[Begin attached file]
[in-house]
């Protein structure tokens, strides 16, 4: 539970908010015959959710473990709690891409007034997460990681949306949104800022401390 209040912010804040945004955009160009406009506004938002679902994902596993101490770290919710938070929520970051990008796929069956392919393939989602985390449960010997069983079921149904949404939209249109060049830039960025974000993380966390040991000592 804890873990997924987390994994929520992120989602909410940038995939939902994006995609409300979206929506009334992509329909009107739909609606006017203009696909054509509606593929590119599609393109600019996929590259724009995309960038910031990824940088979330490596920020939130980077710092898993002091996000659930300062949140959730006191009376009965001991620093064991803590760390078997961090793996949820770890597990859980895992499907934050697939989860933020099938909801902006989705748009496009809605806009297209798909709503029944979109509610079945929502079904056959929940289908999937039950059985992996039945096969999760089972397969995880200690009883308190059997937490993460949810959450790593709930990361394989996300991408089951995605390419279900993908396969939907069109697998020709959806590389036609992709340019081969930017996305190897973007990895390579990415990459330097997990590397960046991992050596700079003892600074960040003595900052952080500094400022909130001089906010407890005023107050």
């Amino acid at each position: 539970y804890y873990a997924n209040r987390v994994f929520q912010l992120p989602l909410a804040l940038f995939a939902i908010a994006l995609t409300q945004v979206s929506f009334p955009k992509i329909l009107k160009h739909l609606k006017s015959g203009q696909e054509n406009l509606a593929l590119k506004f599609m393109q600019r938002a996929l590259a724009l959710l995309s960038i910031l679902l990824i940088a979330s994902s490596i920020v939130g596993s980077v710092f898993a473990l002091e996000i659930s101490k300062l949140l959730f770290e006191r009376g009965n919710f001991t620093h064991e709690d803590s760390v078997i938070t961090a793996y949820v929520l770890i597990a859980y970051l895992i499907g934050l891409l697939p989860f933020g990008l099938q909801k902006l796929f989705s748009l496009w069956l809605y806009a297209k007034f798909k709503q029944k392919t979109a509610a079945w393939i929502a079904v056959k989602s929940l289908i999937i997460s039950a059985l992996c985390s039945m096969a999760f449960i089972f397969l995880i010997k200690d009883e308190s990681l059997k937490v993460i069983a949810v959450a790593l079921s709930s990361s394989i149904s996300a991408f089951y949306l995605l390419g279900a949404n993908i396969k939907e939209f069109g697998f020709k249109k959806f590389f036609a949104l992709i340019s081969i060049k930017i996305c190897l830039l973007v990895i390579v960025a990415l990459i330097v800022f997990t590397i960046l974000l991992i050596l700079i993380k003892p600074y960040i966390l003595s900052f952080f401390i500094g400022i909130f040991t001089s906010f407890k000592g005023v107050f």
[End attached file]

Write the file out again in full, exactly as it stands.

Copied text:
[in-house]
């Protein structure tokens, strides 16, 4: 539970908010015959959710473990709690891409007034997460990681949306949104800022401390 209040912010804040945004955009160009406009506004938002679902994902596993101490770290919710938070929520970051990008796929069956392919393939989602985390449960010997069983079921149904949404939209249109060049830039960025974000993380966390040991000592 804890873990997924987390994994929520992120989602909410940038995939939902994006995609409300979206929506009334992509329909009107739909609606006017203009696909054509509606593929590119599609393109600019996929590259724009995309960038910031990824940088979330490596920020939130980077710092898993002091996000659930300062949140959730006191009376009965001991620093064991803590760390078997961090793996949820770890597990859980895992499907934050697939989860933020099938909801902006989705748009496009809605806009297209798909709503029944979109509610079945929502079904056959929940289908999937039950059985992996039945096969999760089972397969995880200690009883308190059997937490993460949810959450790593709930990361394989996300991408089951995605390419279900993908396969939907069109697998020709959806590389036609992709340019081969930017996305190897973007990895390579990415990459330097997990590397960046991992050596700079003892600074960040003595900052952080500094400022909130001089906010407890005023107050």
């Amino acid at each position: 539970y804890y873990a997924n209040r987390v994994f929520q912010l992120p989602l909410a804040l940038f995939a939902i908010a994006l995609t409300q945004v979206s929506f009334p955009k992509i329909l009107k160009h739909l609606k006017s015959g203009q696909e054509n406009l509606a593929l590119k506004f599609m393109q600019r938002a996929l590259a724009l959710l995309s960038i910031l679902l990824i940088a979330s994902s490596i920020v939130g596993s980077v710092f898993a473990l002091e996000i659930s101490k300062l949140l959730f770290e006191r009376g009965n919710f001991t620093h064991e709690d803590s760390v078997i938070t961090a793996y949820v929520l770890i597990a859980y970051l895992i499907g934050l891409l697939p989860f933020g990008l099938q909801k902006l796929f989705s748009l496009w069956l809605y806009a297209k007034f798909k709503q029944k392919t979109a509610a079945w393939i929502a079904v056959k989602s929940l289908i999937i997460s039950a059985l992996c985390s039945m096969a999760f449960i089972f397969l995880i010997k200690d009883e308190s990681l059997k937490v993460i069983a949810v959450a790593l079921s709930s990361s394989i149904s996300a991408f089951y949306l995605l390419g279900a949404n993908i396969k939907e939209f069109g697998f020709k249109k959806f590389f036609a949104l992709i340019s081969i060049k930017i996305c190897l830039l973007v990895i390579v960025a990415l990459i330097v800022f997990t590397i960046l974000l991992i050596l700079i993380k003892p600074y960040i966390l003595s900052f952080f401390i500094g400022i909130f040991t001089s906010f407890k000592g005023v107050f």